The authors announce the launch of the Consortium for Analytic Standardization in Immunohistochemistry, funded with a grant from the National Cancer Institute. As with other laboratory testing, analytic standards are important for many different stakeholders: commercial vendors of instruments and reagents, biopharmaceutical firms, pathologists, scientists, clinical laboratories, external quality assurance organizations, and regulatory bodies. Analytic standards are customarily central to assay development, validation, and method transfer into routine assays, and are critical quality assurance tools.
To improve immunohistochemistry (IHC) test accuracy and reproducibility by integrating analytic standards into routine practice. To accomplish this mission, the consortium has 2 mandates: (1) to experimentally determine analytic sensitivity thresholds (lower and upper limits of detection) for selected IHC assays, and (2) to inform IHC stakeholders of what analytic standards are, why they are important, and how and for what purpose they are used. The consortium will then publish the data and offer analytic sensitivity recommendations where appropriate. These mandates will be conducted in collaboration and coordination with clinical laboratories, external quality assurance programs, and pathology organizations.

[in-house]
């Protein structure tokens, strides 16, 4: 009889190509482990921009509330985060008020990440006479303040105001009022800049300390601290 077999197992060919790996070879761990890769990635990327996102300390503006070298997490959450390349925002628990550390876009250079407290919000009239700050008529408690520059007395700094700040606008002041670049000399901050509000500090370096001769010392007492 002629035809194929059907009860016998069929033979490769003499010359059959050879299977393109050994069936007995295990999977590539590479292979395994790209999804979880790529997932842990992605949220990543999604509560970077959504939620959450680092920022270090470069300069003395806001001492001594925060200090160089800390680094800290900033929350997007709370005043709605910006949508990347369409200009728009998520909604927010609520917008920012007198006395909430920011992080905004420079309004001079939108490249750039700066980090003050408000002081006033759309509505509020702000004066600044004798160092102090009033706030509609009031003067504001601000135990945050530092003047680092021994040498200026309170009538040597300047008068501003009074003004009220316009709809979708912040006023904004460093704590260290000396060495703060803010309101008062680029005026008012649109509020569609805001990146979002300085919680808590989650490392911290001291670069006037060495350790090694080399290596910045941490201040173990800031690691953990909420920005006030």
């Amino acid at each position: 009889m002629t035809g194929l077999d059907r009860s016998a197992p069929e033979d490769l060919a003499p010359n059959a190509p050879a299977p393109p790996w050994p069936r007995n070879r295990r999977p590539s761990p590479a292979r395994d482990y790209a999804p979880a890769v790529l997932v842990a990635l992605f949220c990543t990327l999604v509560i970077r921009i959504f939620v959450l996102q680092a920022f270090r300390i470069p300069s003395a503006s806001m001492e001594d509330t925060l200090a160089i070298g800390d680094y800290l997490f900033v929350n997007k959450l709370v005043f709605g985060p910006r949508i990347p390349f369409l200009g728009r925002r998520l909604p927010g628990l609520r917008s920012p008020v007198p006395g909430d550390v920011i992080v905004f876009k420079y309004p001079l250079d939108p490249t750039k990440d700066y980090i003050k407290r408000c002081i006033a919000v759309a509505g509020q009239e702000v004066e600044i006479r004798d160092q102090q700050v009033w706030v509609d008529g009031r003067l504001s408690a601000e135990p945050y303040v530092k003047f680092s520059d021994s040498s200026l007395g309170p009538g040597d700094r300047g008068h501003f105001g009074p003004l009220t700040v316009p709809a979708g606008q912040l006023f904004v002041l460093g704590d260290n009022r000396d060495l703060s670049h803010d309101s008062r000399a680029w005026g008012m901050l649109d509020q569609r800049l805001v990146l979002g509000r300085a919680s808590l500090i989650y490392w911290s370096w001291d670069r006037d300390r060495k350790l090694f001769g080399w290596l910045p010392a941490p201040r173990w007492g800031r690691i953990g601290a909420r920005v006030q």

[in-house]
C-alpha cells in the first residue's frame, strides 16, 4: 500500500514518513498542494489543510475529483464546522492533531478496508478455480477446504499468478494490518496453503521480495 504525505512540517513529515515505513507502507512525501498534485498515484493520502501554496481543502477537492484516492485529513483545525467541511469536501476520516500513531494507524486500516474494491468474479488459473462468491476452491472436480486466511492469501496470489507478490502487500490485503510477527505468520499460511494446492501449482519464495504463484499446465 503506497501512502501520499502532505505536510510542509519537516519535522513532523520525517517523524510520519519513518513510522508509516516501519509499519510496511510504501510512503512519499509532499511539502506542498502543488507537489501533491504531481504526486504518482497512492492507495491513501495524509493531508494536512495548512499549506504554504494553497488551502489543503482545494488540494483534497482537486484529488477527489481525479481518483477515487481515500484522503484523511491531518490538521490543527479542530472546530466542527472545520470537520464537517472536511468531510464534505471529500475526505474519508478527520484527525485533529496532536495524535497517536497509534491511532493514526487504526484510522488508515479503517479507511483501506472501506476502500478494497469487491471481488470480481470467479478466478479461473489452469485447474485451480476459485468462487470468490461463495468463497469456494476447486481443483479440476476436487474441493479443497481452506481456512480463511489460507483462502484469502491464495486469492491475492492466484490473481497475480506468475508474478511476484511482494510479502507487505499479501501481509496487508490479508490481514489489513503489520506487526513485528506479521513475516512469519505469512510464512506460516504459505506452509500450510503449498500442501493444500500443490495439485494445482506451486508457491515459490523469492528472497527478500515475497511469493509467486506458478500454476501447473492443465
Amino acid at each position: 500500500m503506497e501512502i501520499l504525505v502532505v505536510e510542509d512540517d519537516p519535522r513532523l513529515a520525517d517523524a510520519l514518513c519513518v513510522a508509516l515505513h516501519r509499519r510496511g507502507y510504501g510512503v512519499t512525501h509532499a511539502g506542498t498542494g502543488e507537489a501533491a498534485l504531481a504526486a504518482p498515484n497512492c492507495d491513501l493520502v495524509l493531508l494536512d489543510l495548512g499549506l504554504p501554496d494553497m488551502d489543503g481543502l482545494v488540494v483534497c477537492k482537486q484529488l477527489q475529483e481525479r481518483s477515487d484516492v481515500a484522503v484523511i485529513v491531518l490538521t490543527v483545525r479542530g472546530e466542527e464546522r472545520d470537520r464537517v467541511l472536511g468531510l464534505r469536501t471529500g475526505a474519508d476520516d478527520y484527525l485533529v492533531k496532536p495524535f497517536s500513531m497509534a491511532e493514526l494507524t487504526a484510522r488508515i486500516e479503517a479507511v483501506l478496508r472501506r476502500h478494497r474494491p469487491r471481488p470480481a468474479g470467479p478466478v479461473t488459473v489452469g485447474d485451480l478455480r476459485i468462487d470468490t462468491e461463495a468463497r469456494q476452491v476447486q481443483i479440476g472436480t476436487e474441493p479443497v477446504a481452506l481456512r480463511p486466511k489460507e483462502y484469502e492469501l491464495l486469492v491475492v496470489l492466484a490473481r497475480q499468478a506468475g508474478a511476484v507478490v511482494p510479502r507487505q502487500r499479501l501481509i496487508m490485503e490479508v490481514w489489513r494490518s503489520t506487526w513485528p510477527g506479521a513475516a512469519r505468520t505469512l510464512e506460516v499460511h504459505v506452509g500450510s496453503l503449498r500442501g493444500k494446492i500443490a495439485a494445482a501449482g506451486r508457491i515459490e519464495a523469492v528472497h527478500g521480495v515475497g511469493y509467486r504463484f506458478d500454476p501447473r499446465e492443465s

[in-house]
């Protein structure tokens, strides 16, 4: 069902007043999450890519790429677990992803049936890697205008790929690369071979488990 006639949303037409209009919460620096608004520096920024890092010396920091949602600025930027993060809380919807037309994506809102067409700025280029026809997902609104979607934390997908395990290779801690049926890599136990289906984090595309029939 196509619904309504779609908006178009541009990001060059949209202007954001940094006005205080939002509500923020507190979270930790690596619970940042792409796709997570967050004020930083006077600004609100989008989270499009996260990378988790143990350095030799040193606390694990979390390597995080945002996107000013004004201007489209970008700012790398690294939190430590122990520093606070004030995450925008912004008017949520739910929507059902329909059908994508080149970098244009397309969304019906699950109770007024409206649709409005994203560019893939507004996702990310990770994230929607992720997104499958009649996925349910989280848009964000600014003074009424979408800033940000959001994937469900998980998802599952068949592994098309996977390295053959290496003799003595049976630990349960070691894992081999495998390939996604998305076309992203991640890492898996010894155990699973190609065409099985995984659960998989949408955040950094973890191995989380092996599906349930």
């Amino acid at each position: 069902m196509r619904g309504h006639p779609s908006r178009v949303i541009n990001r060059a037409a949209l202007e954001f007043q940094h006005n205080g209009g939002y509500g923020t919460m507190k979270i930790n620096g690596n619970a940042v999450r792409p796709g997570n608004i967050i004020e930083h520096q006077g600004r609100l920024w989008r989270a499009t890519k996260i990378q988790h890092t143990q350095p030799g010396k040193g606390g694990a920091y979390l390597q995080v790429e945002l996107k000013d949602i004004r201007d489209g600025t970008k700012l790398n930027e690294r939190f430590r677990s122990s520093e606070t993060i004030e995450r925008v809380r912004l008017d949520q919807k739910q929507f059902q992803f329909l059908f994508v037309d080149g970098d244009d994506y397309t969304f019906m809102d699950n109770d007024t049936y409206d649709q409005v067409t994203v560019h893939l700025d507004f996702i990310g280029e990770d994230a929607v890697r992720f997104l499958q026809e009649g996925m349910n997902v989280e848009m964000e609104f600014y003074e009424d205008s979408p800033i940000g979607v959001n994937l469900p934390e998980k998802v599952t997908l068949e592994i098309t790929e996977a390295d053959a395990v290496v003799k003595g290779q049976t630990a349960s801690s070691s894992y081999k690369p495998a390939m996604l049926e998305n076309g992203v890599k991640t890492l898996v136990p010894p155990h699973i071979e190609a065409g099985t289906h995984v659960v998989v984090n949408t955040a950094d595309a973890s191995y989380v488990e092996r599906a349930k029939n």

Literature review and published external quality assurance data.
Integration of analytic standards is expected to (1) harmonize and standardize IHC assays; (2) improve IHC test accuracy and reproducibility, both within and between laboratories; and (3) dramatically simplify and improve methodology transfer for new IHC protocols from published literature or clinical trials to clinical IHC laboratories.
The Consortium for Analytic Standardization in Immunohistochemistry (CASI) is supported, in part, by the National Cancer Institute of the National Institutes of Health under award number R44CA268484-01 (to Bogen).
Bogen is a principal at Boston Cell Standards, which holds patents and has filed patent applications on the technology for creating calibrators. The other authors have no relevant financial interest in the products or companies described in this article.